Can any college beat Yale? Alumni from Yale – George W. Bush, Dick Cheney, John Bolton, Jerry Bremer, Scooter Libby – failed at the History 101 skill of evaluating sources and sent the nation to war over weapons of mass destruction that didn’t exist. To support their father and set an example, did the Bush twins enlist? Remember, during Vietnam, Harvard graduate Al Gore enlisted and served in Vietnam to support his father, U.S. Senator Al Gore Sr., who opposed the Vietnam war.
This year, the survey adds in the 360 undergraduate veterans at Columbia, who are in the School of General Studies, for a COFHE total of 596. The 2013 total, without Columbia, was 180*. The 2014 total, net of Columbia, is 174*. The * is because some don’t report and some know only estimates.
This higher total does not mean 360 more undergraduate veterans are in COFHE schools this fall. For this column, Columbia’s success will not outshine the sorry performance of selective colleges over all. I’ll cover Columbia’s program in a separate column. (Click here for a copy of Columbia’s full reply this year.)
In previous reports, I had excluded veterans in General Studies programs. After years of no movement at so many COFHE schools, I have changed my mind. Columbia has found a way through the academic minefields to do more for more undergraduate veterans than the rest of the COFHE schools combined. I was wrong in years past to exclude Columbia, and I apologize to those at Columbia who felt I was diminishing either their achievements as veterans or their work, as faculty and staff, on behalf of veterans.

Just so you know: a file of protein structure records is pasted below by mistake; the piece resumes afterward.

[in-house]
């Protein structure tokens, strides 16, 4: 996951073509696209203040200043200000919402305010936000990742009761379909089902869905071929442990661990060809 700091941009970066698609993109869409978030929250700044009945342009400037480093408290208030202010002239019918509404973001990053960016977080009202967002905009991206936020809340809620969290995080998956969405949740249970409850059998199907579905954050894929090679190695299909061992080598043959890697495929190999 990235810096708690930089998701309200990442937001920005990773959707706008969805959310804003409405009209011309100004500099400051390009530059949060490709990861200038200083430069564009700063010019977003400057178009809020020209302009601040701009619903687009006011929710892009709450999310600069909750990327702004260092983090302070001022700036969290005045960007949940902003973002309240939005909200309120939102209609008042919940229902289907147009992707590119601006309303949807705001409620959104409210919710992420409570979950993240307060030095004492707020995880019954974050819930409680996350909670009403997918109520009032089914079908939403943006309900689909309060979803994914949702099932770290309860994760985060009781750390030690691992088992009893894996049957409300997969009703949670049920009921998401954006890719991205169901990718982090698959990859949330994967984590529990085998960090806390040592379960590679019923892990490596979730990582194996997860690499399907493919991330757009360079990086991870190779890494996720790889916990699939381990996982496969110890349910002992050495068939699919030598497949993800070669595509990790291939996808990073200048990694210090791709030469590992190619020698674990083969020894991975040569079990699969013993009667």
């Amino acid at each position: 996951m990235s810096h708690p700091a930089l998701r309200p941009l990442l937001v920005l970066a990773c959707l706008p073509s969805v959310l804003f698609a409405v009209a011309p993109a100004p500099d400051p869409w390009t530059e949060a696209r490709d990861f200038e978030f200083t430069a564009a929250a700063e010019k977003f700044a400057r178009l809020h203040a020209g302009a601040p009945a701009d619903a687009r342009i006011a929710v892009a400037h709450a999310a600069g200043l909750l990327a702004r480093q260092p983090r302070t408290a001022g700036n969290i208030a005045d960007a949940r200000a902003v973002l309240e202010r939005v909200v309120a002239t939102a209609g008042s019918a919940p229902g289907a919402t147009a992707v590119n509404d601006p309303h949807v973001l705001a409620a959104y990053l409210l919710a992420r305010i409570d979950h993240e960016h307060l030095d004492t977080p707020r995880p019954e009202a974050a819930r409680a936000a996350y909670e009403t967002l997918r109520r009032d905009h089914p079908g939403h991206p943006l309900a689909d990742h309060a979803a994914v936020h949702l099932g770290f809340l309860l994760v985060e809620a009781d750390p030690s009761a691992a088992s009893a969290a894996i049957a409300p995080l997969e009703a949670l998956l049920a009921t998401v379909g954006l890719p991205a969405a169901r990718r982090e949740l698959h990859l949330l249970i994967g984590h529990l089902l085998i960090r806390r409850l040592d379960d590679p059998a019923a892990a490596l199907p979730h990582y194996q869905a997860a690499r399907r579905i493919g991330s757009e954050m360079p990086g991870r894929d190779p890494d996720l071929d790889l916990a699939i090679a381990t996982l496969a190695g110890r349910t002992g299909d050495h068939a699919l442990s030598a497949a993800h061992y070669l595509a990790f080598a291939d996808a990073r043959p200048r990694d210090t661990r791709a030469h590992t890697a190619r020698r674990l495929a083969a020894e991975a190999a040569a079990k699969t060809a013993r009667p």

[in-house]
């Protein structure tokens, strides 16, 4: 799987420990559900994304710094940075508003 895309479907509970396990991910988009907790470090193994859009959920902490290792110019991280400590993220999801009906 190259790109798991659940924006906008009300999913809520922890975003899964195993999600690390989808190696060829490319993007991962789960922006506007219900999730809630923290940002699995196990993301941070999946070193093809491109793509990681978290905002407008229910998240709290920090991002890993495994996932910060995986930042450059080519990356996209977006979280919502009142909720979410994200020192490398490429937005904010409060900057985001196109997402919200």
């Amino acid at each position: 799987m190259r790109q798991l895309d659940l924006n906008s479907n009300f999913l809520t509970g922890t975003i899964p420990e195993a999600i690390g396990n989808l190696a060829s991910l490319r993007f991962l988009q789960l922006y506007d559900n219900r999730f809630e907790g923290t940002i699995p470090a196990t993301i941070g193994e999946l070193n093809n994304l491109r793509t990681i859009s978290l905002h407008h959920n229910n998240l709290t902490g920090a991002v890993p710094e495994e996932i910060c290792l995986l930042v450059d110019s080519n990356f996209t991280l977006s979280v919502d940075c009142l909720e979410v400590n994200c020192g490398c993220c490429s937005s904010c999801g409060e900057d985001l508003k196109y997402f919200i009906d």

The overall numbers continue as grim, pitiful, sad, hard to comprehend. My frame of reference? The 473 (most recent count) veterans at Bunker Hill Community College, where I work. As grim is how many colleges just don’t want to discuss the situation.
The University of Pennsylvania reported 35 undergraduate veterans and answered none of the other questions. Thirty-five is great. How did Penn achieve this? Why?
I was looking for ideas to spread. “Wick: Sorry, but I’m not going to be able to provide more,” said Stephen J. McCarthy, vice president for university communications at Penn.
I’ll start with the positive. Georgetown, the highest, reports 81 total undergraduate veterans, 392 graduate student veterans, and 84 spouses or dependents of veterans using GI Bill benefits.